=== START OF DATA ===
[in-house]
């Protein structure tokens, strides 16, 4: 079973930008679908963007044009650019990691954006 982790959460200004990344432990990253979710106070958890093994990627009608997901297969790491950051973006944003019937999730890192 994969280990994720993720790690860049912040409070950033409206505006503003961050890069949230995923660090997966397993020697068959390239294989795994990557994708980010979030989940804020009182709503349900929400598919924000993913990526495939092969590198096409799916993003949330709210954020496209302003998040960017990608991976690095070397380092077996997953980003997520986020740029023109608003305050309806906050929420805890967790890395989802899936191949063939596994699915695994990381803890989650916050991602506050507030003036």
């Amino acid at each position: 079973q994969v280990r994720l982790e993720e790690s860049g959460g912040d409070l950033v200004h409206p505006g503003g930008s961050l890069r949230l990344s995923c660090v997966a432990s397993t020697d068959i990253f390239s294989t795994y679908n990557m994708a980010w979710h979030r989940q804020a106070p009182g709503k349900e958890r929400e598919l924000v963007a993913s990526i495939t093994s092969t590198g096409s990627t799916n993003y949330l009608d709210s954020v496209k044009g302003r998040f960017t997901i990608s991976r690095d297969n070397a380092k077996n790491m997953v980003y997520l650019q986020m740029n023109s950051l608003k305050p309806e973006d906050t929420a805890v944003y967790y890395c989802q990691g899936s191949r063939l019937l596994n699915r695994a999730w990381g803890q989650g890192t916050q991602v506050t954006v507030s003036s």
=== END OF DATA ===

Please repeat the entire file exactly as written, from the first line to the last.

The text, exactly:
[in-house]
């Protein structure tokens, strides 16, 4: 079973930008679908963007044009650019990691954006 982790959460200004990344432990990253979710106070958890093994990627009608997901297969790491950051973006944003019937999730890192 994969280990994720993720790690860049912040409070950033409206505006503003961050890069949230995923660090997966397993020697068959390239294989795994990557994708980010979030989940804020009182709503349900929400598919924000993913990526495939092969590198096409799916993003949330709210954020496209302003998040960017990608991976690095070397380092077996997953980003997520986020740029023109608003305050309806906050929420805890967790890395989802899936191949063939596994699915695994990381803890989650916050991602506050507030003036």
């Amino acid at each position: 079973q994969v280990r994720l982790e993720e790690s860049g959460g912040d409070l950033v200004h409206p505006g503003g930008s961050l890069r949230l990344s995923c660090v997966a432990s397993t020697d068959i990253f390239s294989t795994y679908n990557m994708a980010w979710h979030r989940q804020a106070p009182g709503k349900e958890r929400e598919l924000v963007a993913s990526i495939t093994s092969t590198g096409s990627t799916n993003y949330l009608d709210s954020v496209k044009g302003r998040f960017t997901i990608s991976r690095d297969n070397a380092k077996n790491m997953v980003y997520l650019q986020m740029n023109s950051l608003k305050p309806e973006d906050t929420a805890v944003y967790y890395c989802q990691g899936s191949r063939l019937l596994n699915r695994a999730w990381g803890q989650g890192t916050q991602v506050t954006v507030s003036s």